Today, I want to show you how to draft a skirt sloper, using pattern drafting technique and how to use this sloper to make a lovely mermaid skirt. Making this skirt is really, really easy. I made the skirt in an hour, even though I always had to pause a bit to take pictures. I just wanted this tutorial to be really detailed, so I captured quite a lot of pictures.
Let’s get started.
First the skirt sloper.
There are many methods of drafting a skirt sloper. I typically use two methods to draft my skirt slopers. My most preferred method is Natalie Bray’s method of drafting a skirt sloper.
My next method is one I drafted myself but is influenced by Natalie Bray, and Donald H McCunn’s techniques. This I will show here, with pictures to aid understanding.
What you need:
You need some tools for this. They are listed below in no particular order:
- Measuring Tape
- Yard Stick
- Long French curve/hip curve (whichever you have)
- masking Tape
- Tracing Wheel
- Noticeboard Pins
- Office pins
- An eraser
- Pattern Paper/Brown Paper or any paper you prefer to use that is enough
- Fabric of choice [optional of course, but I would think you would love to sew a skirt for yourself, that is the purpose of this training 😉 ]
Second Method of drafting a Skirt Sloper:
- Measure yourself. You will need the following measurements: Waist Circumference, hip Circumference, Waist to Hip distance, Waist to Knee. Below I show you the measurements I will be working with.
- Divide your Waist Circumference and Hip circumference into 2. For instance I am working with 90cm(waist) and when I divide that by 2 I get 45cm:
- Divide your waist and Hip circumference into 4. Working with my waist circumference: 90 divided by 4 = 22.5cm
- Now get paper with the following dimensions: Width = your half hip measurement + 6cm(minimum), Length = waist to knee (minimum, I used more than this for the length of my paper). Let me explain that some more. As you can see in the image above, my half hip is 50.5cm. So the width of paper I will use for pattern drafting must be a minimum of 50.5 + 6 cm=56.5cm. Then the length = 43.2cm (waist to knee in the image above) Please note, I subtracted 8cm from my natural waist to knee to get this waist to knee measurement I am using. You should do the same too.
- Mark 2.5cm from the top of the paper, on both sides of the paper
- Draw a line connecting the dots like so. We will call this line the waistline.
- From this waistline measure your waist to hip (Do not measure your waist to hip from the top of the paper. Measure it from this line you have drawn). This new line is your hipline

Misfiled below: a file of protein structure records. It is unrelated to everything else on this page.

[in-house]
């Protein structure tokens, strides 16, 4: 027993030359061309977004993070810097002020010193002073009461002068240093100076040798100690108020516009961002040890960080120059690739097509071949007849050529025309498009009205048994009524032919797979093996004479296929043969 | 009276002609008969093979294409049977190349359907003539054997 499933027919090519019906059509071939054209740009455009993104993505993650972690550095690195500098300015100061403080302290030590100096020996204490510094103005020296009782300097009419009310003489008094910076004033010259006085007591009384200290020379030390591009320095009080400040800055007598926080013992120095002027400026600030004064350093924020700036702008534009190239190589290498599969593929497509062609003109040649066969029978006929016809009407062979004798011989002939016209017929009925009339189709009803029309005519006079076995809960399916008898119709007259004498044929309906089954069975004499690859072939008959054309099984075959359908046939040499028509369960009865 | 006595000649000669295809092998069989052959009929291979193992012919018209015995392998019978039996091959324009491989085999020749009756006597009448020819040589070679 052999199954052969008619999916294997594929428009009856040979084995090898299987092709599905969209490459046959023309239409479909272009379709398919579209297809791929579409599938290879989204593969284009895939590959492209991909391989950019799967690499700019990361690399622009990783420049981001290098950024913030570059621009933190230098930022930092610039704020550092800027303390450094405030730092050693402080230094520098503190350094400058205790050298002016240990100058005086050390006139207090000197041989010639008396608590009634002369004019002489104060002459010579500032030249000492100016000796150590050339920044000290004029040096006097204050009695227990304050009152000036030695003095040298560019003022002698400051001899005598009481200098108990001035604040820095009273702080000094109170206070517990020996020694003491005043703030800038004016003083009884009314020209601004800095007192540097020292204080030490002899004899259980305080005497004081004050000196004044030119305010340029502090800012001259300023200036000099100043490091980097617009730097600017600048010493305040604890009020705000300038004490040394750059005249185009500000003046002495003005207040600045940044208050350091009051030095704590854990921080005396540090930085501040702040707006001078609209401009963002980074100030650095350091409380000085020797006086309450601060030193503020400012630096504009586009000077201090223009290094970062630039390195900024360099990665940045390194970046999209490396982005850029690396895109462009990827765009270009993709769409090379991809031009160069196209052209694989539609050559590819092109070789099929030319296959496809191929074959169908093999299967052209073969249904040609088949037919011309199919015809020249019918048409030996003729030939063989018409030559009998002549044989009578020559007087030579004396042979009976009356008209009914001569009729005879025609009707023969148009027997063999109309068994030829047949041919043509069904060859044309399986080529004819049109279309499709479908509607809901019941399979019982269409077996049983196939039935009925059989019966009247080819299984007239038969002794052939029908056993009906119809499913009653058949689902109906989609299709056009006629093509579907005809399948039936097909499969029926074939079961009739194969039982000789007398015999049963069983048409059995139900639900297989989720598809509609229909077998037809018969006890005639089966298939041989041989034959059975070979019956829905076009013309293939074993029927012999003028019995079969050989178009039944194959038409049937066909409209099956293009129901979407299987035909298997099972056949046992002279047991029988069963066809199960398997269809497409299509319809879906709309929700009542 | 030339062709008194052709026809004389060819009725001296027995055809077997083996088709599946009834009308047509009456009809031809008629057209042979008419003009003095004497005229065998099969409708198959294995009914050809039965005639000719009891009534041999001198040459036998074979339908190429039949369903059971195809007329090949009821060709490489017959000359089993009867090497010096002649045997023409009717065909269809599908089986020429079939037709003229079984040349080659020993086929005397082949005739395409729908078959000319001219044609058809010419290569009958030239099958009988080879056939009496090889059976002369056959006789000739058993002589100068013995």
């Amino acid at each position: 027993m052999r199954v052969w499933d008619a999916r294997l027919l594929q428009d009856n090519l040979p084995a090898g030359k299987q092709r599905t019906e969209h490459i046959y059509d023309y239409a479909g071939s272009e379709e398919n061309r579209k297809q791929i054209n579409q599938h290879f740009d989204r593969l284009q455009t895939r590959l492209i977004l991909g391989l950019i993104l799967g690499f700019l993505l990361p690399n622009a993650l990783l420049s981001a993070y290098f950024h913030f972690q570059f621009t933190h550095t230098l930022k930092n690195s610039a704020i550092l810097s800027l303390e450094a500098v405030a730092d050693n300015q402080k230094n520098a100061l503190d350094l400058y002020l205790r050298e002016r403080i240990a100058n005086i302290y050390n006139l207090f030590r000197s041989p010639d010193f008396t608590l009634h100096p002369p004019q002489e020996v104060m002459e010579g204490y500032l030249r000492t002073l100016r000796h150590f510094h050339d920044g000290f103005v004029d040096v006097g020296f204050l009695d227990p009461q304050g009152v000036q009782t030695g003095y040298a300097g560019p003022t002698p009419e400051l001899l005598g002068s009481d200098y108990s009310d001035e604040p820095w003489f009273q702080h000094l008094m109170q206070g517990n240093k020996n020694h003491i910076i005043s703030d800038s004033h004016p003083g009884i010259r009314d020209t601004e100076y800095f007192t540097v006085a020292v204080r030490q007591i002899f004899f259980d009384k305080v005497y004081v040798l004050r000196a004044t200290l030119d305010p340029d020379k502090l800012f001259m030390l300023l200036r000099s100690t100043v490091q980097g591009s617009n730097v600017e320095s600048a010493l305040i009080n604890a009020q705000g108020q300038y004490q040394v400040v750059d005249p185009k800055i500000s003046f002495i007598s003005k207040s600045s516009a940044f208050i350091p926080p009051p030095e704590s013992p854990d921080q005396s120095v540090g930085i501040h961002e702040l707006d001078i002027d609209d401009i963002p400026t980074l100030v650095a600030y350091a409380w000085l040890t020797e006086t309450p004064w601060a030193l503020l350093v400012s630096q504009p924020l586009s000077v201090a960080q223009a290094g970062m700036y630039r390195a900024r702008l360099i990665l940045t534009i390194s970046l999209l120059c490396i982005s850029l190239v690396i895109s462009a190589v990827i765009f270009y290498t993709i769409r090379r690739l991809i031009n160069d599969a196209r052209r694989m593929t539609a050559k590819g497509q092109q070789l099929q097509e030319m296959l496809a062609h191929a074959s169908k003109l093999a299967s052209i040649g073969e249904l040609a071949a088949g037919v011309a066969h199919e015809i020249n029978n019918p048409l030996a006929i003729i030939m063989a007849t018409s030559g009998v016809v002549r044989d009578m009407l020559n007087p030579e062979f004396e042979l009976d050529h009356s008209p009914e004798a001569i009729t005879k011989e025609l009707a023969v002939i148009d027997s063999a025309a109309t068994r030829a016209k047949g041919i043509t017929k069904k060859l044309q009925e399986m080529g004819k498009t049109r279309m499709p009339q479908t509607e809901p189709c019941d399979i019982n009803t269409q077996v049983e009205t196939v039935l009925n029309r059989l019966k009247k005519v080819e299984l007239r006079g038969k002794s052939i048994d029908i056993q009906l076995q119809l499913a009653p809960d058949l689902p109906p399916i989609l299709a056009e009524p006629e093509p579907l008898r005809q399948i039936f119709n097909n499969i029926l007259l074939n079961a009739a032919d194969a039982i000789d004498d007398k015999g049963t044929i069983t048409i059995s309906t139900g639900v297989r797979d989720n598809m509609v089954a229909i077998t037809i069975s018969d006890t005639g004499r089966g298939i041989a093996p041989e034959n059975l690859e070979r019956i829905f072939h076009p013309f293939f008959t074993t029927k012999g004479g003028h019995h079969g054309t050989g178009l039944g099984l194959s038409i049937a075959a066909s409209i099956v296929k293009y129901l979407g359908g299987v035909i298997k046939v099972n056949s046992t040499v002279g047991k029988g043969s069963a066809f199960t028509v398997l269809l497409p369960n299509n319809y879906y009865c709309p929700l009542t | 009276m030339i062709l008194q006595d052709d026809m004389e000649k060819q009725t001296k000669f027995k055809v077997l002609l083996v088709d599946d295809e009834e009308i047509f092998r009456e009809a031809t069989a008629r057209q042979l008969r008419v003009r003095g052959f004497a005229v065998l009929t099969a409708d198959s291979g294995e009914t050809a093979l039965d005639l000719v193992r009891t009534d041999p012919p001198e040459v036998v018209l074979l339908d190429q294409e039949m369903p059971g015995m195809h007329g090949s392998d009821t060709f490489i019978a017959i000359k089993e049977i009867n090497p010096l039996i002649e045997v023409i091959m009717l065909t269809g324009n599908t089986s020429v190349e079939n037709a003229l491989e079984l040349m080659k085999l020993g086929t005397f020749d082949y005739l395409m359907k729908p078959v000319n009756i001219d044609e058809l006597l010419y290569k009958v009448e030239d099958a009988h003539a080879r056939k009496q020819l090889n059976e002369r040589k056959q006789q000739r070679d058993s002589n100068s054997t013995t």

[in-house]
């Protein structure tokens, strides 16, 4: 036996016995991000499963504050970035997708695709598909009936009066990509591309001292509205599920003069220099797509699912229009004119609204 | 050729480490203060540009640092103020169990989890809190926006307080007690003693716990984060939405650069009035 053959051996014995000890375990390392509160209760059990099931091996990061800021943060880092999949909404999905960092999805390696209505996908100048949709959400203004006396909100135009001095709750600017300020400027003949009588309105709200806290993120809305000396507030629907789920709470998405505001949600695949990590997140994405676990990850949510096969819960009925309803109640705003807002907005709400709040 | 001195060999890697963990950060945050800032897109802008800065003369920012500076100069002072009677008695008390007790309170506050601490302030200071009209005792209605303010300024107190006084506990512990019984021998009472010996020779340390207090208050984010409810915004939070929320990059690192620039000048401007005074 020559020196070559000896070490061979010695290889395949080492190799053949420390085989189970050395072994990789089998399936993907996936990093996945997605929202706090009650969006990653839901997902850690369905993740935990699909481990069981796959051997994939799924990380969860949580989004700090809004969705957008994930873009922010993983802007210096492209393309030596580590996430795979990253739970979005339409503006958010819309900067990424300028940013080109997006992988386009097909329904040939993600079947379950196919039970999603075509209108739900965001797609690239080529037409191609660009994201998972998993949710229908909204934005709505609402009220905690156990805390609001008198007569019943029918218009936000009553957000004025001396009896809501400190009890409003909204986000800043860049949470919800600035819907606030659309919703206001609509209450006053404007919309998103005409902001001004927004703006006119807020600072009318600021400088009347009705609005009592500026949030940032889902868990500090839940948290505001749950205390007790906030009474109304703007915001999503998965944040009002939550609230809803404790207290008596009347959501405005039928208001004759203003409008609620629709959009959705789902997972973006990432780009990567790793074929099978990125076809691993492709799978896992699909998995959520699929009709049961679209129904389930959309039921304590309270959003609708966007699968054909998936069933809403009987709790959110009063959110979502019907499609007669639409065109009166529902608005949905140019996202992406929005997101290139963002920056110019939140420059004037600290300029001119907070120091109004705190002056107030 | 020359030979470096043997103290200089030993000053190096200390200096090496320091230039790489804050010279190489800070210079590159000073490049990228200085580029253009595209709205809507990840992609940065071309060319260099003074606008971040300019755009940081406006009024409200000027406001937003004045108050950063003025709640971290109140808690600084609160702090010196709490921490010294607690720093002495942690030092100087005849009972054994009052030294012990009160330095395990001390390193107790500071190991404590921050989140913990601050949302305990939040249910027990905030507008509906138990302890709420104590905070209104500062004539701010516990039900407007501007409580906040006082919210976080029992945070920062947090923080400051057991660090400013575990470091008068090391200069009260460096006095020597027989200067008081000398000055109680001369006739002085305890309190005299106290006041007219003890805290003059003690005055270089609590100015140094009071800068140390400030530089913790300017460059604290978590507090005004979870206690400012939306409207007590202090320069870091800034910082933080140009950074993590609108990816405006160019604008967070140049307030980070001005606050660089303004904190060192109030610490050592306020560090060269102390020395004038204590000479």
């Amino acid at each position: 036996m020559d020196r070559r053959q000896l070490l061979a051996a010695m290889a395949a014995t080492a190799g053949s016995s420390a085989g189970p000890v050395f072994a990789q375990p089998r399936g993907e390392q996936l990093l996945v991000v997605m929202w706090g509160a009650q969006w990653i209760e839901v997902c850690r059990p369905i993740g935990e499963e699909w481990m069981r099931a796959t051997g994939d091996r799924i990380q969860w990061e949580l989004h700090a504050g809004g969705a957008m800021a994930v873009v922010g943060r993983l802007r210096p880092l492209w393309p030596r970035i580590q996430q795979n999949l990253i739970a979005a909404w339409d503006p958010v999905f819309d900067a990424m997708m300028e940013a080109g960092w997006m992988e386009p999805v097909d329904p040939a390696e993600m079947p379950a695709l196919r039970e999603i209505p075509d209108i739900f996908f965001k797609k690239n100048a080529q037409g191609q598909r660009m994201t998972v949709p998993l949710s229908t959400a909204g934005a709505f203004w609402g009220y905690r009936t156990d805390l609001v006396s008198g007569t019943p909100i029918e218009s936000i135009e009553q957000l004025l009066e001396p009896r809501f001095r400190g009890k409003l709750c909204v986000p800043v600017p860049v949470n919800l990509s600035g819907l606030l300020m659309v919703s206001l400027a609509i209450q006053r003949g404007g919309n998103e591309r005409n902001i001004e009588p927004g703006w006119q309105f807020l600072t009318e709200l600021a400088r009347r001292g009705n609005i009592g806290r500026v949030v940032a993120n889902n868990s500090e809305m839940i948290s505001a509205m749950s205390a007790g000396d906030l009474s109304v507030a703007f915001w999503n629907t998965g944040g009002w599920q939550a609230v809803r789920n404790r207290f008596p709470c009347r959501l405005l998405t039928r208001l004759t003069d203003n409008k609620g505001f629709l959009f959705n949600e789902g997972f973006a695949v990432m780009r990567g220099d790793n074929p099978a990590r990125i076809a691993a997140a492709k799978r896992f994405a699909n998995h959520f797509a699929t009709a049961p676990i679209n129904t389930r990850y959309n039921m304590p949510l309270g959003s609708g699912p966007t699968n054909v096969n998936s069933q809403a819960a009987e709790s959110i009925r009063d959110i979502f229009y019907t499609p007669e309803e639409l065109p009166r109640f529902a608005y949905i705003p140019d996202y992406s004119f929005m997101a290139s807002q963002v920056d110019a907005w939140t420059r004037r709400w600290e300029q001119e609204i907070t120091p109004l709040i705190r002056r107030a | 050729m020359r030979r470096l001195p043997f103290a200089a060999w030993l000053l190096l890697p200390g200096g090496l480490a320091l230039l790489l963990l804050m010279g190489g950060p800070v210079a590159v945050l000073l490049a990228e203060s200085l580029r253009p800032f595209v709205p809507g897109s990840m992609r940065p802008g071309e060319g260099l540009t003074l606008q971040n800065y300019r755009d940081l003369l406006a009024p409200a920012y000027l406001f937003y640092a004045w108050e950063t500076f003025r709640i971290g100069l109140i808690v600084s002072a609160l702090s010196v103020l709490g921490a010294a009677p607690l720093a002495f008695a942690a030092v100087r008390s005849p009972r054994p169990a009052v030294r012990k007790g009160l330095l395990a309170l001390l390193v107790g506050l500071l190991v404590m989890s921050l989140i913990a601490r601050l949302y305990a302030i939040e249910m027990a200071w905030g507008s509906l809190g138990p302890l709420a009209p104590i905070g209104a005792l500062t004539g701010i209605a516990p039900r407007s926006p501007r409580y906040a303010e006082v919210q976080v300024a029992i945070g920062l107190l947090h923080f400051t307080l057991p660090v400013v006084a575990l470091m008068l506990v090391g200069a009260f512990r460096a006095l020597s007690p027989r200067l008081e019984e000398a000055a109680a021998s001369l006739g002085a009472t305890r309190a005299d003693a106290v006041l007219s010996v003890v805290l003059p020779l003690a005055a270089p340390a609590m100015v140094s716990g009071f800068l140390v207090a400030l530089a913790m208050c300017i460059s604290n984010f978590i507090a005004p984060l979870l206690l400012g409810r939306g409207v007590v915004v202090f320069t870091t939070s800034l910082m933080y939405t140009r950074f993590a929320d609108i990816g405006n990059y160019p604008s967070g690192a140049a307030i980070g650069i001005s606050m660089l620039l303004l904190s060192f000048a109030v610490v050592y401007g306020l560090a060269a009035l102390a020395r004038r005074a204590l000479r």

- From the waistline, measure your waist to knee measurement. Make dots and then connect the dot, to get your kneeline like so:
- On the waist line, mark your waist divided by 4. On your hipline, mark your hip divided by four plus 3cm, on your kneeline, mark your hip divided by 4 plus 3cm as indicated by the red dots in the image below: This 3cm is for ease. Feel free to eliminate it, if you prefer tight-fitting clothing. I would however recommend you reduce the 3cm to 1cm instead of eliminating it completely.
- Connect the hip and knee dots with your ruler.
- Now subtract your quater waist from your quarter hip. My quarter waist is 22.5, while my quarter hip is 25.25. I will round that 25.25 into 25.3 (because there is nothing like 0.25 in the meter ruler, there is 0.1, 0.2, 0.3 etc, but no 0.25) Then, I will subtract: 25.3-22.5 = 2.8cm. Now divide what you get into 2. I got 2.8cm, I will divide that into 2 and I will get 1.4cm. From the quarter waist mark you made on the waistline, I measured this 1.4cm and made a new mark (the mark my pencil is pointing at)
- From that new mark you made on the waistline, measure 2cm upwards (as indicated by the pencil). Make a mark there. This is our new quarter waist mark.
- Using your curved ruler, Join the quarter hip mark to the new quarter waist mark
- Still using your curved ruler, draw a curved line from the quarter waist mark to the waistline as shown below: you have completed the front piece.
- Repeat this exact same process for the back piece.
Placing Darts in the Pattern
After drafting the basic shape of the pattern, you have to draft the darts as well. This is because darts give a nice shape to a skirt.
- Measure the curved waistline as shown in the image below: you will notice that what you get is wider than your quarter waist measurement. This is good, because the excess, is what you will take out in your dart. So when I measured I got 24.5cm. when you subtract my quarter waist (22.5 cm) from this, 24.5 – 22.5=2cm. So I will be taking out 2cm through dart.
- Divide the curved line by 2 and make a mark on the curved line
- From the waistline measure 9cm down. This is for your yoke line notice that the yoke line is equal distance from the hipline. This is because I measured down 9cm from the straight waistline. Not from the curved waistline.
- Square down from that midpoint on the curved line to the Yoke line